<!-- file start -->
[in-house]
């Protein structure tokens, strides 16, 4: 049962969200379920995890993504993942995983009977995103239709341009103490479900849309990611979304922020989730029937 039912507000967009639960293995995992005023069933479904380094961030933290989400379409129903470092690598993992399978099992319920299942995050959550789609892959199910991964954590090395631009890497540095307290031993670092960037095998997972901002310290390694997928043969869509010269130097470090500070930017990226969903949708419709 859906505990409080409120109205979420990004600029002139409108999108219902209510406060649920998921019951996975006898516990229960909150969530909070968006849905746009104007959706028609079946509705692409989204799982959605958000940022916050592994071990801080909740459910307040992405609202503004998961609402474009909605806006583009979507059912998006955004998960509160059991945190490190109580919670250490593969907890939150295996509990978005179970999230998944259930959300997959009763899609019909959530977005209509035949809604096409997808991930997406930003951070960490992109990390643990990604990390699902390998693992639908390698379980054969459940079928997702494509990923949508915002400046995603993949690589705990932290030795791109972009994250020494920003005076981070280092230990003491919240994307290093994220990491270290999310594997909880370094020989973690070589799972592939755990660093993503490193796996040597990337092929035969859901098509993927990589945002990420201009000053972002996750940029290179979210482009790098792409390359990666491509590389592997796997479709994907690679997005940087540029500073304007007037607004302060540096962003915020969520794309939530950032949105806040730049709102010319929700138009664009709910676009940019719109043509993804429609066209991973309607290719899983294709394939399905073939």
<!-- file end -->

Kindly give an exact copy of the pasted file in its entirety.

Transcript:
[in-house]
């Protein structure tokens, strides 16, 4: 049962969200379920995890993504993942995983009977995103239709341009103490479900849309990611979304922020989730029937 039912507000967009639960293995995992005023069933479904380094961030933290989400379409129903470092690598993992399978099992319920299942995050959550789609892959199910991964954590090395631009890497540095307290031993670092960037095998997972901002310290390694997928043969869509010269130097470090500070930017990226969903949708419709 859906505990409080409120109205979420990004600029002139409108999108219902209510406060649920998921019951996975006898516990229960909150969530909070968006849905746009104007959706028609079946509705692409989204799982959605958000940022916050592994071990801080909740459910307040992405609202503004998961609402474009909605806006583009979507059912998006955004998960509160059991945190490190109580919670250490593969907890939150295996509990978005179970999230998944259930959300997959009763899609019909959530977005209509035949809604096409997808991930997406930003951070960490992109990390643990990604990390699902390998693992639908390698379980054969459940079928997702494509990923949508915002400046995603993949690589705990932290030795791109972009994250020494920003005076981070280092230990003491919240994307290093994220990491270290999310594997909880370094020989973690070589799972592939755990660093993503490193796996040597990337092929035969859901098509993927990589945002990420201009000053972002996750940029290179979210482009790098792409390359990666491509590389592997796997479709994907690679997005940087540029500073304007007037607004302060540096962003915020969520794309939530950032949105806040730049709102010319929700138009664009709910676009940019719109043509993804429609066209991973309607290719899983294709394939399905073939």